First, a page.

TEAEs related to prucalopride consumption were evaluated in this meta-analysis. When reported, headache, nausea, diarrhoea and abdominal pain are the most common TEAEs following prucalopride consumption.13 15 29 30 However, the severity of these TEAEs was slight or mild mainly during the first 24 hours of taking and lasts ephemerally.13 30 39 Our findings revealed the incidence of TEAEs increased significantly after using 2 mg dose (RR: 1.20, 95% CI 1.09 to 1.33) and 4 mg dose (RR: 1.14, 95% CI 1.07 to 1.22). Meanwhile, the 1 mg dose did not reach statistical significance after pooled analysis (RR: 1.17, 95% CI 0.94 to 1.44). Bayesian framework analysis showed the 1 mg dose holds the highest incidence (RR: 1.72, 95% CrI 1.02 to 2.92, probability rank=0.47) compared with the 2 mg and 4 mg doses indirectly. Meanwhile, the 4 mg dose has the second probability sequence (RR: 1.61, 95% CrI 1.28 to 2.06, probability rank=0.33) and the 2 mg dose ranked the lowest (RR: 1.67, 95% CrI 1.23 to 2.40, probability rank=0.2). Clearly, the probability rank of 1 mg, 2 mg and 4 mg doses is lower than 50%. TEAEs of 5-HT4 receptor agonists have received considerable attention, particularly cardiovascular adverse events.29 40 An earlier study suggested that no consistent or clinically relevant TEAE divergences were noted in ECG components versus baseline and placebo groups, even in 88% of volunteers with a history of cardiovascular diseases.29 A thorough QT study,40 based on the ICH E14 guidance, also demonstrated no evidence of QT prolongation or proarrhythmic potential for prucalopride application. This evidence suggests prucalopride has good tolerance in cardiovascular system and overall TEAEs.
The current study exerts more attention to the incremental benefit of prucalopride. Previous work has provided critical findings that prucalopride is able to treat CIC effectively with mild, transitory and slight by-effects.41–44 However, the dose-related trends in efficacy assessment and TEAEs have not been explored. In this study, the results revealed that there is no incremental benefit in prucalopride application and 1 mg dose is suggested to be given at commencement. Furthermore, clinical evidence from China with 313 samples32 was included in the current study. The study of Zou et al32 could be an eventful supplement to current evidence and fill the gap in knowledge about use of prucalopride in China, even in the Asian region. Finally, the current study is the most extensive meta-analysis based on 14 well-designed RCTs with 4328 patients, providing more powerful evidence in favour of the integrated analysis.
Potential limitations of this integrated analysis should be considered. Fourteen included trials with variable duration (from 1 to 24 weeks) measured endpoints by different criteria, such as colonic transit time, rectal sensitivity, anorectal function and SBMs per week, increasing the risk of measurement bias. Meanwhile, undetected bias predicted by contour-enhanced funnel plot showed studies with a small sample size and with ITT analysis missing may account for potential bias. These factors may have a potential impact on our conclusions. Meta-regression by univariate and multivariate analyses found different patient ethnicities (Asian and Western) were a potential covariate causing moderate heterogeneity (I2=60.5%) and de-escalate the validity of the results of the current analysis.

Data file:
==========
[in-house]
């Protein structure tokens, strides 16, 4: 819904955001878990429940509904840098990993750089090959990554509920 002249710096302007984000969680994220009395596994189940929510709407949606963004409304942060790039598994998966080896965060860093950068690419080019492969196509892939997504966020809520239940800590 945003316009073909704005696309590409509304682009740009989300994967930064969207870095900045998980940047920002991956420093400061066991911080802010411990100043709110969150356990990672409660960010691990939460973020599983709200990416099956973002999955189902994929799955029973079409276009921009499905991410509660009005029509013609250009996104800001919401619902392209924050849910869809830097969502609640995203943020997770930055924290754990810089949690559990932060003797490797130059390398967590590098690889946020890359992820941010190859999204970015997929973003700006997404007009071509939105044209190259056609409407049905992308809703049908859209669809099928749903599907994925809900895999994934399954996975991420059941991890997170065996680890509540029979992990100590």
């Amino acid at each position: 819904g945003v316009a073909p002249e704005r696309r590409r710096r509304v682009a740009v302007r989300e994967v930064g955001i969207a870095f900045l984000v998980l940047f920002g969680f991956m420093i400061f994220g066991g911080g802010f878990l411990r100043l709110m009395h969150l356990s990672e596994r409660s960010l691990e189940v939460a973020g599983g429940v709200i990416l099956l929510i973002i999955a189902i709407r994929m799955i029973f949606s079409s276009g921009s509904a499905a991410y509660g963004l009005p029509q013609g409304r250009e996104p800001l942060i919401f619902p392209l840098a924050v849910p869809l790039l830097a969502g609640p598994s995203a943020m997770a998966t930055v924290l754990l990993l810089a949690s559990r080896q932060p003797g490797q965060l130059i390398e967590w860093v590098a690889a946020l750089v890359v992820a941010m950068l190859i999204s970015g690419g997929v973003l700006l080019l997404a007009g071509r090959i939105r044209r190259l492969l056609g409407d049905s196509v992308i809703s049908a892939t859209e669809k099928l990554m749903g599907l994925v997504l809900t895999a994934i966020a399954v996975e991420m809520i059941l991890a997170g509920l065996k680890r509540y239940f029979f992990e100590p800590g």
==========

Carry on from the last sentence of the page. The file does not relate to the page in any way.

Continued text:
All in all, this is the largest meta-analysis with 4328 patients from 14 high-quality RCTs and provides pivotal evidence that prucalopride given at 1 mg dose can manage CIC effectively. Furthermore, no incremental benefit was detected in prucalopride application. When accepting the conclusions of this study, the methodological limitations should be considered at the same time. It is widely recognised that CIC is a chronic disease of intestinal dysfunction and requires long-term medication, so more RCTs of larger scale and with longer-term efficacy assessments are needed to balance the risk–benefit profile of prucalopride in the treatment of CIC.
Our greatest acknowledgement goes to the authors who made detailed data available for this meta-analysis and all our colleagues in this study for their hard work.
SW and HL contributed equally.
Contributors TY, LKW and XJW performed the search and drafted the manuscript. TY and BYC performed the data extraction and analysed the data. TY, TX and DXY designed the study and amended the original draft
Funding The authors have not declared a specific grant for this research from any funding agency in the public, commercial or not-for-profit sectors.
Competing interests None declared.
Patient and public involvement Patients and/or the public were not involved in the design, or conduct, or reporting, or dissemination plans of this research.
Patient consent for publication Not required.
Provenance and peer review Not commissioned; externally peer reviewed.
Data availability statement All data relevant to the study are included in the article or uploaded as supplementary information.